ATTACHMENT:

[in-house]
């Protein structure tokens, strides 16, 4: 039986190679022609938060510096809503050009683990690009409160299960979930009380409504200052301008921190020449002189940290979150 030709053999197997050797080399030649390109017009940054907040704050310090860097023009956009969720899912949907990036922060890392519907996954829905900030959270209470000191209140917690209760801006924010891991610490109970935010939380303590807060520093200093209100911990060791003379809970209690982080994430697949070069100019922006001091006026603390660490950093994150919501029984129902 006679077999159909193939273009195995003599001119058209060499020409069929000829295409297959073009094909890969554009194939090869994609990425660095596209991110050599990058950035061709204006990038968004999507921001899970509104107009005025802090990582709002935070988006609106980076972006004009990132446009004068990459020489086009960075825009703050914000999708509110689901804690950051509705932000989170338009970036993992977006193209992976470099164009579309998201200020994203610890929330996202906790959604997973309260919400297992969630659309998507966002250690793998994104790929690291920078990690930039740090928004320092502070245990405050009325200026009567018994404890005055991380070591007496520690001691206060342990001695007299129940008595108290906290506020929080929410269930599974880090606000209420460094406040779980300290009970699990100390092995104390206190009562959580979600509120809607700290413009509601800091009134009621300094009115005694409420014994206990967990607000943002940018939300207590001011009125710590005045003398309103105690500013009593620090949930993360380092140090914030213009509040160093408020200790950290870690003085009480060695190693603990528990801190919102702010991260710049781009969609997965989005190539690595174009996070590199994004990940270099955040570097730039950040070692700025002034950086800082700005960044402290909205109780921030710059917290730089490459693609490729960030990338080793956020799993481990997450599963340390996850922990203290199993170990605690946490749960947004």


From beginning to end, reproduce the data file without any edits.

[in-house]
């Protein structure tokens, strides 16, 4: 039986190679022609938060510096809503050009683990690009409160299960979930009380409504200052301008921190020449002189940290979150 030709053999197997050797080399030649390109017009940054907040704050310090860097023009956009969720899912949907990036922060890392519907996954829905900030959270209470000191209140917690209760801006924010891991610490109970935010939380303590807060520093200093209100911990060791003379809970209690982080994430697949070069100019922006001091006026603390660490950093994150919501029984129902 006679077999159909193939273009195995003599001119058209060499020409069929000829295409297959073009094909890969554009194939090869994609990425660095596209991110050599990058950035061709204006990038968004999507921001899970509104107009005025802090990582709002935070988006609106980076972006004009990132446009004068990459020489086009960075825009703050914000999708509110689901804690950051509705932000989170338009970036993992977006193209992976470099164009579309998201200020994203610890929330996202906790959604997973309260919400297992969630659309998507966002250690793998994104790929690291920078990690930039740090928004320092502070245990405050009325200026009567018994404890005055991380070591007496520690001691206060342990001695007299129940008595108290906290506020929080929410269930599974880090606000209420460094406040779980300290009970699990100390092995104390206190009562959580979600509120809607700290413009509601800091009134009621300094009115005694409420014994206990967990607000943002940018939300207590001011009125710590005045003398309103105690500013009593620090949930993360380092140090914030213009509040160093408020200790950290870690003085009480060695190693603990528990801190919102702010991260710049781009969609997965989005190539690595174009996070590199994004990940270099955040570097730039950040070692700025002034950086800082700005960044402290909205109780921030710059917290730089490459693609490729960030990338080793956020799993481990997450599963340390996850922990203290199993170990605690946490749960947004």